In another example of what has become business as usual, Congress and the Obama administration have abdicated their responsibilities to actually address a difficult issue. After much posturing and lengthy, meaningless rhetoric, they essentially did nothing regarding the Patriot Act.
Most of the verbal heat concerned the National Security Agency’s collection of telephone meta data, but three specific provisions of the USA Patriot Act have expired. In addition to losing the ability to collect bulk telephone data, law enforcement also lost ordinary court orders for business records, “roving” wiretaps and wiretaps of “lone wolf” terrorists. Because of their inaction, we are at greater risk.
Our leaders fail to understand the difference between a criminal investigation and an intelligence investigation, specifically a counterintelligence or counterterrorism investigation. A routine criminal investigation is conducted after a specific crime has occurred and seeks to prove who committed the crime and often, to a lesser extent, why the crime was committed.
The purpose of an intelligence investigation is to gather information without the knowledge of the entity who “owns” the information so that information can help our leaders make decisions. There is sometimes a degree of specificity in targeting the information sought, but it generally deals with the unknown. A counterterrorism investigation starts from the premise that a danger exists, but little more is known. The goal is to prevent the harm from happening. Initially, more stringent targeting is impossible. Information must be collected and analyzed with the hope that more definitive targeting can be determined. It is by necessity a vacuum cleaner on a fishing expedition.
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Of course. Innocent people are sometimes touched by criminal investigations, too, but due to the necessity “to fish” it may happen more frequently in intelligence investigations. Conducting an intelligence investigation is like building a mosaic without knowing what the final piece is supposed to look like.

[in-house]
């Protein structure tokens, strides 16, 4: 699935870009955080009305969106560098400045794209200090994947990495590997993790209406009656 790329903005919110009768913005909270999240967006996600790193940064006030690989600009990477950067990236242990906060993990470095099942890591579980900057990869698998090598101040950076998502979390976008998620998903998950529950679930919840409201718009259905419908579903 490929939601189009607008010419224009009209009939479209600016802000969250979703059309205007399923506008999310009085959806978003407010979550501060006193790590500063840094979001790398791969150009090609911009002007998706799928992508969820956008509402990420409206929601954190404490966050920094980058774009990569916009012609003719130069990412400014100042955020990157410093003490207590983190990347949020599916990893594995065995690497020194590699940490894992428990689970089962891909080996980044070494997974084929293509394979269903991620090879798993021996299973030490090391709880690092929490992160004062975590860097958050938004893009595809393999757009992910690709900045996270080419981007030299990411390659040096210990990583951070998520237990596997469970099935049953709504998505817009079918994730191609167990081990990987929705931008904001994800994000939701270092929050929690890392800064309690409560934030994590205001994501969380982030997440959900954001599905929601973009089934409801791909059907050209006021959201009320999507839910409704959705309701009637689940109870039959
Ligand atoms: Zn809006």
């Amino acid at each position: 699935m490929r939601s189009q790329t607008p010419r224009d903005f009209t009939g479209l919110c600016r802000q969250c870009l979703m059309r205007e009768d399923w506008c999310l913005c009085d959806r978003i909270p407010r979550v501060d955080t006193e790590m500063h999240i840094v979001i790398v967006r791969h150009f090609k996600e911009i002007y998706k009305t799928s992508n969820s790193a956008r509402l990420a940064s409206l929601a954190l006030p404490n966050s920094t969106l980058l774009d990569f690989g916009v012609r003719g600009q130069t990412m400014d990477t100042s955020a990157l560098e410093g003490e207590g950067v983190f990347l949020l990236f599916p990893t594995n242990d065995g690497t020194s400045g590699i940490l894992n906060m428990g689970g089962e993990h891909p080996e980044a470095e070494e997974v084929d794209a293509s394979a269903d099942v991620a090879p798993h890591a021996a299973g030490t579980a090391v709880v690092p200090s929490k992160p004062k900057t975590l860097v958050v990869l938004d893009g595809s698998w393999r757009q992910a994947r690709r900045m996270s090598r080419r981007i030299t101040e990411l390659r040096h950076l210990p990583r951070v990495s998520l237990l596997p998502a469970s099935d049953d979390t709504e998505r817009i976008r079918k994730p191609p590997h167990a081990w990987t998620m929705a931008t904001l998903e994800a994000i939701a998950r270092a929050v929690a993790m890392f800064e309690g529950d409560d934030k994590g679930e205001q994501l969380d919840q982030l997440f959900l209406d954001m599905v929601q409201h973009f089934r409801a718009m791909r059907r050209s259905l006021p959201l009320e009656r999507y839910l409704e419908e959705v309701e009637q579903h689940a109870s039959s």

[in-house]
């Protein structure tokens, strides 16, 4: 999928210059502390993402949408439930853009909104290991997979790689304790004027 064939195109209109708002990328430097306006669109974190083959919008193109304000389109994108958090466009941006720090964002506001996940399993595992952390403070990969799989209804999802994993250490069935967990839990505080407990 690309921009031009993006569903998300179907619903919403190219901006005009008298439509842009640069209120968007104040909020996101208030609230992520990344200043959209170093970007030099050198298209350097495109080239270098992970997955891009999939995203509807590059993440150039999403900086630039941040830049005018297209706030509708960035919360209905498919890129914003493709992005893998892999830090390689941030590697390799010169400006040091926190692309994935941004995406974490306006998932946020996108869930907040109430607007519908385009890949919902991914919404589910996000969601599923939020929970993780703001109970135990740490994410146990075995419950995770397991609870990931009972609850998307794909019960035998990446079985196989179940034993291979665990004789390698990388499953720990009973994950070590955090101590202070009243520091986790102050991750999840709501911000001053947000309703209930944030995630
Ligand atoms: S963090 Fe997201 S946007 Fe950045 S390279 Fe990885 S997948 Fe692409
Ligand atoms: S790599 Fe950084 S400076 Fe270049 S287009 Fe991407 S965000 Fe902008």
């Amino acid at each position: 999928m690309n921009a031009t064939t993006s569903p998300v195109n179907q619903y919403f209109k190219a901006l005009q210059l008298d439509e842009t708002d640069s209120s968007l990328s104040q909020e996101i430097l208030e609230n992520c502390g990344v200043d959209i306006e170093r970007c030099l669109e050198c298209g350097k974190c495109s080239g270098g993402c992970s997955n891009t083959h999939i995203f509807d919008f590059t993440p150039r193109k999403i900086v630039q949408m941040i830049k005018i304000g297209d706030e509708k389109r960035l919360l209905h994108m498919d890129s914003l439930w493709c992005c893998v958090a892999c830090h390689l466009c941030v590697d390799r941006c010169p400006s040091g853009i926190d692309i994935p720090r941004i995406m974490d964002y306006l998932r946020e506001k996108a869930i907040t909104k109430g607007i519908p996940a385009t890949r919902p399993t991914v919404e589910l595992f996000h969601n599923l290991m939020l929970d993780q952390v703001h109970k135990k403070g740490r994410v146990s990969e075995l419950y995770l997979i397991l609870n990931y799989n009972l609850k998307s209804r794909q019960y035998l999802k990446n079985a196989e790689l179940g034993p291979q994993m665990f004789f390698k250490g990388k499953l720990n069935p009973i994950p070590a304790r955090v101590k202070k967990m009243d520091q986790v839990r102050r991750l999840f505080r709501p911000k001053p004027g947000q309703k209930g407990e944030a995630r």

The Foreign Intelligence Surveillance Act of 1978 was specifically written to address the procedures available to conduct physical and electronic surveillance to gather intelligence information and the legal standard that must be met. The U.S. Congress recognized the need to collect such information and also recognized the differences between intelligence investigations and criminal investigations. The lawful standards established for surveillance in an intelligence investigation are different and less stringent from those required to authorize the same techniques in a criminal investigation. FISA also established the FISA Court to authorize and oversee the use of collection techniques by law enforcement and intelligence agencies.
The National Security Agency collected the telephone number called from, telephone number called, date of call and duration of call. No identifying data were listed. No conversations were recorded or listened to. A very limited number of U.S. government employees had supervised access to this information. Not a single instance of misuse of this data has occurred. While not needed in every intelligence investigation, this information can be invaluable in discovering patterns and additional associations. We no longer have this capability.
Roving wiretaps were authorized and commonly used in criminal investigations. This allowed for court-authorized electronic surveillance to continue on subjects even if they changed phones. This was not authorized in intelligence investigations until the Patriot Act was passed. It’s easy to see the value in this tool. We no longer have this tool.
The original FISA authorized surveillance only against a foreign power or agent of a foreign power. This did not cover “lone wolf” types of subjects, so the problem was fixed. With the rise of ISIS and its continued attempts to recruit lone wolf terrorists, it is apparent that we are now at greater risk because we lost this tool.
The questions people should ask themselves are: What would I do if I were in charge? Would I use every technological tool available?
The 9/11 Commission in its findings stated, “The most important failure was one of imagination. We do not believe leaders understood the gravity of the threat.”
Stephen C. Miller is a retired special agent with the U.S. Department of Defense. From September 2001 to 2005, he was a member of the FBI Joint Terrorism Task Force in Raleigh.